This past week marked 100 years since the discovery of Tutankhamun’s tomb near Luxor, Egypt, an event which made headlines around the world. The discovery, by British archaeologist, Howard Carter captured the public imagination and was responsible for what has been described as a wave of ‘Egyptomania’. Inspiring fashion, art, and architecture, Carter’s discovery made a huge impact on world culture. This week’s Virtual Museum post marks the 100th anniversary of one of the most important archaeological discoveries of all time and discusses Lisburn’s place in that story.
In the heart of Lisburn, in the Irish Linen Centre and Lisburn Museum, stands a very special item in the Flax to Fabric exhibit. Contained within a glass-covered case, hangs a sample of linen from Tutankhamun’s tomb. In the fifteen years since it was acquired by the museum, the piece has fascinated visitors from far and near. What is perhaps less well known is how this important artefact got from the Valley of the Kings to Lagan Valley.
While the name Tutankhamun is well known today as the most famous ruler of ancient Egypt, before 1922 it was a name that few recognised. Howard Carter’s discovery in November of that year changed all that and brought ‘the Boy Pharaoh’ to the attention of the world.
Carter’s unearthing of Tutankhamun’s tomb was painstakingly slow, yet news of his discovery quickly spread across the world, igniting the imagination of young and old alike. It was the same locally, with people following daily updates in local newspapers of new treasures being brought to the surface. Many of our local newspapers paid attention to the uncovering of items from the tomb which were made of linen, perhaps mindful of the local linen heritage. Many items made from linen, including gloves and wraps which covered slabs of meat were displayed to the world in the pages of newspapers.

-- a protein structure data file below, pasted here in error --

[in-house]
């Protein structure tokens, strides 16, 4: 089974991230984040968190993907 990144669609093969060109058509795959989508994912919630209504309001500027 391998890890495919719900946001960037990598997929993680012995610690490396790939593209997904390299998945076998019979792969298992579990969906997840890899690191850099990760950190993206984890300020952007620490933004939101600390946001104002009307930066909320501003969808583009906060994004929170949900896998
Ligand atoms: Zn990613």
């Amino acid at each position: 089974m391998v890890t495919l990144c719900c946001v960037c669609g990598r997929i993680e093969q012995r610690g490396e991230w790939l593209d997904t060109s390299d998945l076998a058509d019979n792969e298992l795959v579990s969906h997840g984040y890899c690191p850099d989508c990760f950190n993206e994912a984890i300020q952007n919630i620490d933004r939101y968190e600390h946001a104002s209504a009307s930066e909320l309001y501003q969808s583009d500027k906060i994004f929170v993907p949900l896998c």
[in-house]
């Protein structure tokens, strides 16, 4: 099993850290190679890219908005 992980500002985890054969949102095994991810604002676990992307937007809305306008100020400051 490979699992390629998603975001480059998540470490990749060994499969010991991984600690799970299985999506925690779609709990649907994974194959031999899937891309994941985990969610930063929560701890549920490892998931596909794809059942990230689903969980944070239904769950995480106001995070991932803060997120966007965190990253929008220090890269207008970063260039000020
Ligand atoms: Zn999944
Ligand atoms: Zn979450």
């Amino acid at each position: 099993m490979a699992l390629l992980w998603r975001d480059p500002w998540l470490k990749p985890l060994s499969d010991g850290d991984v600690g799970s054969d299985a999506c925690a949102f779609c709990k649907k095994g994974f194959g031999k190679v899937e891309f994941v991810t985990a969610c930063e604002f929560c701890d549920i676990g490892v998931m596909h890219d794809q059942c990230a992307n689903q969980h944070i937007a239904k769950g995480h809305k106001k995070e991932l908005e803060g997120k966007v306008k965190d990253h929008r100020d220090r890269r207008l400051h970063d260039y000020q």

Noting the prevalence of linen in Carter’s discoveries, the Belfast Telegraph was quick to make comparisons between the modern Irish linen industry with that of ancient Egypt, with special praise given to the Egyptian brand:
‘Today we pride ourselves on the superiority of our Irish linen, produced by the most scientific spinning frames and looms and bleached by the most experts of chemists, yet it is doubtful if we can yet approach those old Egyptian craftsmen of thirty centuries ago’. The article went on to say that while we have impressive mills such as the York Street Linen Mill and a tremendous heritage, it paled in comparison with the Egyptian product that people were now becoming familiar with.
Given Northern Ireland’s prominent position in the global linen industry at the time, it is perhaps unsurprising that Howard Carter sought some expert advice on his linen discoveries. In 1923 he consulted with Lt. Col. Victor Unsworth, a buyer for the York Street Spinning Company on his finds. Carter provided Unsworth with the sample of linen which remained in the latter’s family until it ended up in the Irish Linen Centre and Lisburn Museum. After many years of lying in a drawer at the Unsworth family home, the intact piece of linen was gifted to the museum by a family member. With a renewed interest in Carter’s discoveries now is the perfect time to come and see this stunning museum piece which connects the linen heritages of ancient Egypt and modern Lisburn.